Gallup: Support for Gay 'Marriage' at Record High, 67%

By Michael W. Chapman | October 22, 2020 | 4:58pm EDT
(Getty Images)
(Getty Images)

(CNS News) -- A Gallup survey shows that 67% of American adults support same-sex "marriage," which is a record high.  Just 24 years ago, 68% of Americans opposed gay marriage.

In the survey, Gallup asked, "Do you think marriages between same-sex couples should or should not be recognized by the law as valid, with the same rights as traditional marriages?"

In response, 67% said such marriages should be valid. Only 31% said they should not be valid.

(Gallup)
(Gallup)

In Gallup's data, it shows that back in 1996, only 27% of Americans said homosexual marriage should be valid, and 68% said it should not be valid. 

Support for these "marriages" has grown 40 percentage points in 24 years. 

On the political side, today, 83% of Democrats and 71% of Independents support gay marriage, according to Gallup, and 49% of Republicans do. 

(Gallup)
(Gallup)

In 1996, only 33% of Democrats, 32% of Independents, and 16% of Republicans thought same-sex marriage should be recognized by law as valid.

"Americans' support for recognizing same-sex marriages as legally valid more than doubled between the late 1990s and the mid-2010s, and has since climbed even higher," said Gallup. "The trend parallels the evolution of societal attitudes on legalizing marijuana over roughly the same time."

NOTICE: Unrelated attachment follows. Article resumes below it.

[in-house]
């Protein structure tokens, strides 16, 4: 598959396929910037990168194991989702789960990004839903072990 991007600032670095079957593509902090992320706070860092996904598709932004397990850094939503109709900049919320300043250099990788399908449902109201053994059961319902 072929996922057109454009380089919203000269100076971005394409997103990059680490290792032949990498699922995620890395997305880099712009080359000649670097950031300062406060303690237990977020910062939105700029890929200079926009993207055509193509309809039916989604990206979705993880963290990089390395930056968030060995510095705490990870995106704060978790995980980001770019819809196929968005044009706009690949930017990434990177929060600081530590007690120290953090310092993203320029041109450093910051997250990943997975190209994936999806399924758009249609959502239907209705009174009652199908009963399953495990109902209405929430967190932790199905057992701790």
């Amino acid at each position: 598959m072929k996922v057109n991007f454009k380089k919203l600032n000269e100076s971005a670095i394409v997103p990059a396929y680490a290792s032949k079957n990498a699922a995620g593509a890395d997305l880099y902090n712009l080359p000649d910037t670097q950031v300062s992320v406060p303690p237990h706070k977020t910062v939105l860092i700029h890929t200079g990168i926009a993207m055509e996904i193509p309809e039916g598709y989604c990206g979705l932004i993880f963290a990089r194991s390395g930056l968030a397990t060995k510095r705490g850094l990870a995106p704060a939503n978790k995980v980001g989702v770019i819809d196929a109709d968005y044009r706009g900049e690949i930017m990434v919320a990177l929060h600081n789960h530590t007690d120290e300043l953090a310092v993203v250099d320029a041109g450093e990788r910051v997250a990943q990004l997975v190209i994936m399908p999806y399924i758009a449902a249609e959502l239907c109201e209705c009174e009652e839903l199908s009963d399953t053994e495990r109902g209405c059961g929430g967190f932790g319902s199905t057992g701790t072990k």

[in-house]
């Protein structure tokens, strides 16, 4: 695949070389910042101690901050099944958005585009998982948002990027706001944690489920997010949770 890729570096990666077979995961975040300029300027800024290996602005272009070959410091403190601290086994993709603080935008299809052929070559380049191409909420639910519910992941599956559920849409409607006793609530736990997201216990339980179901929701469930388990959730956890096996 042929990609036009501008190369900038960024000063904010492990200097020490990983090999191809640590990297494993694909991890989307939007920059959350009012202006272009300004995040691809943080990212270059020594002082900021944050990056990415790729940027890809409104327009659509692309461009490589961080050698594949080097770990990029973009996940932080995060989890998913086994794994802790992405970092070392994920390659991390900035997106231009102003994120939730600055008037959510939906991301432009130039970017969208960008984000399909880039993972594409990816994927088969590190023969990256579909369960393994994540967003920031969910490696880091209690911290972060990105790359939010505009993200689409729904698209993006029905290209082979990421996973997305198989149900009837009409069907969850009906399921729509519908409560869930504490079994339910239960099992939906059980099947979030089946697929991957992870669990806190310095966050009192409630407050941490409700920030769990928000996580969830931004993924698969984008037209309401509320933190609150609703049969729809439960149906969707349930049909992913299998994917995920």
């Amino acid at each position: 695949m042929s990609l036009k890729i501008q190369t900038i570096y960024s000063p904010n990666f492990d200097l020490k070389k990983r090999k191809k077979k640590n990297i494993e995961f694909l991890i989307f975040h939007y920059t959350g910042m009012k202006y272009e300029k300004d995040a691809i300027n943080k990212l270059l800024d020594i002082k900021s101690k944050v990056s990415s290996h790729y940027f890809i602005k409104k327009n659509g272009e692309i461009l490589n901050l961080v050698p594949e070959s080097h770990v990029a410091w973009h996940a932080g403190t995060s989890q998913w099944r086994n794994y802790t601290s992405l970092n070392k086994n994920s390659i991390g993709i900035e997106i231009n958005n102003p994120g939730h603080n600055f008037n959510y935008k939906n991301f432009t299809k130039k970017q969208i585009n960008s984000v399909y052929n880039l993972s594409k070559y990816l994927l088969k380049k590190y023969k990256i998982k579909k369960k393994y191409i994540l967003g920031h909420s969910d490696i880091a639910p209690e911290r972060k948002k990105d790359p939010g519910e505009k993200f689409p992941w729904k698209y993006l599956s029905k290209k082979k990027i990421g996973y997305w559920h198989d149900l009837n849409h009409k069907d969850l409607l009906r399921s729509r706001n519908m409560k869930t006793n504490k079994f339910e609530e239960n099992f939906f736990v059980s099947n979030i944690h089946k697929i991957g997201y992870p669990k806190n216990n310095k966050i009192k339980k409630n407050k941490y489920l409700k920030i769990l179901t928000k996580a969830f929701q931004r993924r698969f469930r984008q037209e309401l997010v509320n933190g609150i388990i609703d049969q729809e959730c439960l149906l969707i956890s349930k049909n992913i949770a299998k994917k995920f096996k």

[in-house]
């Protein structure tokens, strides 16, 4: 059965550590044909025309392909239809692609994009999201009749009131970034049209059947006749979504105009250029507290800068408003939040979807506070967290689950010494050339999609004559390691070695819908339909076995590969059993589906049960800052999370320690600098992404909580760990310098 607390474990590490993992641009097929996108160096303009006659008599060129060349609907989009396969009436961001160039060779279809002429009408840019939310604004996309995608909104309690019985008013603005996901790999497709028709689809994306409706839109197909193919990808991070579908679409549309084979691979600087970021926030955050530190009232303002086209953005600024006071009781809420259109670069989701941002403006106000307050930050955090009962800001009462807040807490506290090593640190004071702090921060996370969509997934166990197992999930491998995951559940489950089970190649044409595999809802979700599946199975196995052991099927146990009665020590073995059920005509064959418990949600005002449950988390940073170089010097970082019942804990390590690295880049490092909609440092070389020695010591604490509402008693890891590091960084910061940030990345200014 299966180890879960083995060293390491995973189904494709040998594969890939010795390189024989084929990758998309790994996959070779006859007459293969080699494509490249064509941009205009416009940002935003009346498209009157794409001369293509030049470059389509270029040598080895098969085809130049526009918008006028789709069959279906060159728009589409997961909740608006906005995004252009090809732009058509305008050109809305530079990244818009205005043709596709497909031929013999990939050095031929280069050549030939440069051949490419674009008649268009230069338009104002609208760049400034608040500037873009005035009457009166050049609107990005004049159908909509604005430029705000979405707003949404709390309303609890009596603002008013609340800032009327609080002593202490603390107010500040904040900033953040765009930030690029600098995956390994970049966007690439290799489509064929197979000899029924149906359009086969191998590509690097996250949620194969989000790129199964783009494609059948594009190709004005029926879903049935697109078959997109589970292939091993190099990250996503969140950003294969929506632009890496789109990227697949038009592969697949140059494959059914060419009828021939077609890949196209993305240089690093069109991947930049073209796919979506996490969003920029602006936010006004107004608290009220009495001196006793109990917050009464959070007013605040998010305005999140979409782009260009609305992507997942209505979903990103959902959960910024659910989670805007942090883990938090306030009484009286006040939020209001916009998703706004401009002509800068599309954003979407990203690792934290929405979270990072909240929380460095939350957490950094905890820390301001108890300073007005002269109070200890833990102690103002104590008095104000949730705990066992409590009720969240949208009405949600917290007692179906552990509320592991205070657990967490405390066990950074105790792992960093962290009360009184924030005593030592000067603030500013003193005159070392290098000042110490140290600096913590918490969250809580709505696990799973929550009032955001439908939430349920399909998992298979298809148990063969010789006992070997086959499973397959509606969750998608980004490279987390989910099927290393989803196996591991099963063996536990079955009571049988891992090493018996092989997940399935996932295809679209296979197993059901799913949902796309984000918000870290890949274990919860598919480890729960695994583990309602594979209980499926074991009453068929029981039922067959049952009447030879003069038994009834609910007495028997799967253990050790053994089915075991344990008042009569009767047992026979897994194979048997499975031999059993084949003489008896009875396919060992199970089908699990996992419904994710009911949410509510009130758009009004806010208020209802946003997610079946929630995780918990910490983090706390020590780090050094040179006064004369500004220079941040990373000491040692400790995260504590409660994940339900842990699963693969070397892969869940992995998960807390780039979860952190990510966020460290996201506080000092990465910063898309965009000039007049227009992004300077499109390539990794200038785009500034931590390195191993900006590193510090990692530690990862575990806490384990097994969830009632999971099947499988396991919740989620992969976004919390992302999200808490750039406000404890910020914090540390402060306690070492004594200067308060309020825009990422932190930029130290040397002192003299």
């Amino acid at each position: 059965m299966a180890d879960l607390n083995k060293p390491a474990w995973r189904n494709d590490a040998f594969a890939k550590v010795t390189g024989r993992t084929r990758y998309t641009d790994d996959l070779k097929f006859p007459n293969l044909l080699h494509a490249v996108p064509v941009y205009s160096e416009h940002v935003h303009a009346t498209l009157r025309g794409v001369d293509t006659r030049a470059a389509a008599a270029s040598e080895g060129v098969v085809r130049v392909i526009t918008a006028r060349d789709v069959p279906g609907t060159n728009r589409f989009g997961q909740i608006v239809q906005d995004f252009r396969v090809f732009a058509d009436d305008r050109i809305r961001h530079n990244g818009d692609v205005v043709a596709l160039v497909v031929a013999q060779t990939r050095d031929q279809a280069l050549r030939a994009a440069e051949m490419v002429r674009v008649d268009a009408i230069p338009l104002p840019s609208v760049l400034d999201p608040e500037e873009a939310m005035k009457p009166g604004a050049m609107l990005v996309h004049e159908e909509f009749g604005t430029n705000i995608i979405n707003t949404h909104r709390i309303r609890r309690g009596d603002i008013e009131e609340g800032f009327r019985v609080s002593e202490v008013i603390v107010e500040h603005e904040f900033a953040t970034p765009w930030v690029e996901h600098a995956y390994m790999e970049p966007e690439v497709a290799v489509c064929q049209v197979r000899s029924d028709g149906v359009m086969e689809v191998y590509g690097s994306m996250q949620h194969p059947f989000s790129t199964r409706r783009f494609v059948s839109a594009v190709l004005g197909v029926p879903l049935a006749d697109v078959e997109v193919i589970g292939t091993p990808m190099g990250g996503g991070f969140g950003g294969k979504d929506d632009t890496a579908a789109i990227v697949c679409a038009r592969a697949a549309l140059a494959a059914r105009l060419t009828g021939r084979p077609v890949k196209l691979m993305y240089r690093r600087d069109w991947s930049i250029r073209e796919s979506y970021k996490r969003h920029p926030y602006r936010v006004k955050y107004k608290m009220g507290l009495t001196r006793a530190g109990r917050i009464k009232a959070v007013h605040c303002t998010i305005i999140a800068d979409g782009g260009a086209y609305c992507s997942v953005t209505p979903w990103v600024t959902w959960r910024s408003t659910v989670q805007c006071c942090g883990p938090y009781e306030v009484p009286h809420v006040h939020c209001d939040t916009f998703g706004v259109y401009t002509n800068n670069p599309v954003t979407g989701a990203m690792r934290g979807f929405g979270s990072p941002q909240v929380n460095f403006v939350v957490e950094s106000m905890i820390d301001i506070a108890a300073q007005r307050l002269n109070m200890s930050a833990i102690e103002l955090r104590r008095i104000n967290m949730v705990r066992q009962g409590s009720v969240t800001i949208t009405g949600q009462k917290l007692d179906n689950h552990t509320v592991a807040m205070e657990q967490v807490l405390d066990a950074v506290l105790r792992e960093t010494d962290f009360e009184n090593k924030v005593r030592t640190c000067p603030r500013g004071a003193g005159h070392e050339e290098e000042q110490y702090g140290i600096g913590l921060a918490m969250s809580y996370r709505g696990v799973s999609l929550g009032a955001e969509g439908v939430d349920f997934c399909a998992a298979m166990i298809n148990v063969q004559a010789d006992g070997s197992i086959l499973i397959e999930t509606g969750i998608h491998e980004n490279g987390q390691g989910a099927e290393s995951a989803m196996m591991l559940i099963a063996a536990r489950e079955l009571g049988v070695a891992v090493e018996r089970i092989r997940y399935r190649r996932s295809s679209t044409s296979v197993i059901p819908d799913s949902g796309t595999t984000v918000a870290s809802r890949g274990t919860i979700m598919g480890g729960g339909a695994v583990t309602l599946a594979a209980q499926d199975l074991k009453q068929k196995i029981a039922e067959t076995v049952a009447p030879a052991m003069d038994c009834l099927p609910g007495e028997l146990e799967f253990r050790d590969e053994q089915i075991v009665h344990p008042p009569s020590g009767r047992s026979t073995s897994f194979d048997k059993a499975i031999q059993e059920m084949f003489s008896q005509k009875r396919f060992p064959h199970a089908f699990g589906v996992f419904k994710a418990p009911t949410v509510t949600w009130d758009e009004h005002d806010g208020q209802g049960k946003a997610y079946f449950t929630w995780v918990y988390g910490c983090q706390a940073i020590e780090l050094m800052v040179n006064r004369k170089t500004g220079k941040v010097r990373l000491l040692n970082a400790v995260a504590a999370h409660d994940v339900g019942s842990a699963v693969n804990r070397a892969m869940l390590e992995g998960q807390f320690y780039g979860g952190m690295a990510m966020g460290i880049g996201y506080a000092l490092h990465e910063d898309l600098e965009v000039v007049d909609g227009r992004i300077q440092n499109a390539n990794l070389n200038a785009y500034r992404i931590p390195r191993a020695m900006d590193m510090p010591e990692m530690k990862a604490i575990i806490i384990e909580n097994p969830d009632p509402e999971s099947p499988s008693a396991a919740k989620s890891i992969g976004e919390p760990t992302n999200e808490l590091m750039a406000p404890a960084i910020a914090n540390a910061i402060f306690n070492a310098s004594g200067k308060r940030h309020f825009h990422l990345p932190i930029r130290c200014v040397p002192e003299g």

(Getty Images)
(Getty Images)

"At this time, given both shifts in public attitudes and the Obergefell decision, gay marriage is unlikely to reemerge as a major issue in U.S. electoral politics," said the survey firm. "No serious efforts by the Republican Party, who were once staunch opponents to legalizing gay marriage, have been made since the court's decision -- even in recent years, under a Republican president."

"Still, tracking Americans' evolution on the issue has been a fascinating shift to observe; their changing views on this matter are one of the most notable shifts in public opinion Gallup has measured in recent decades," reported the survey firm. "Support for recognizing gay marriages has grown since the court's decision brought the issue to a close."

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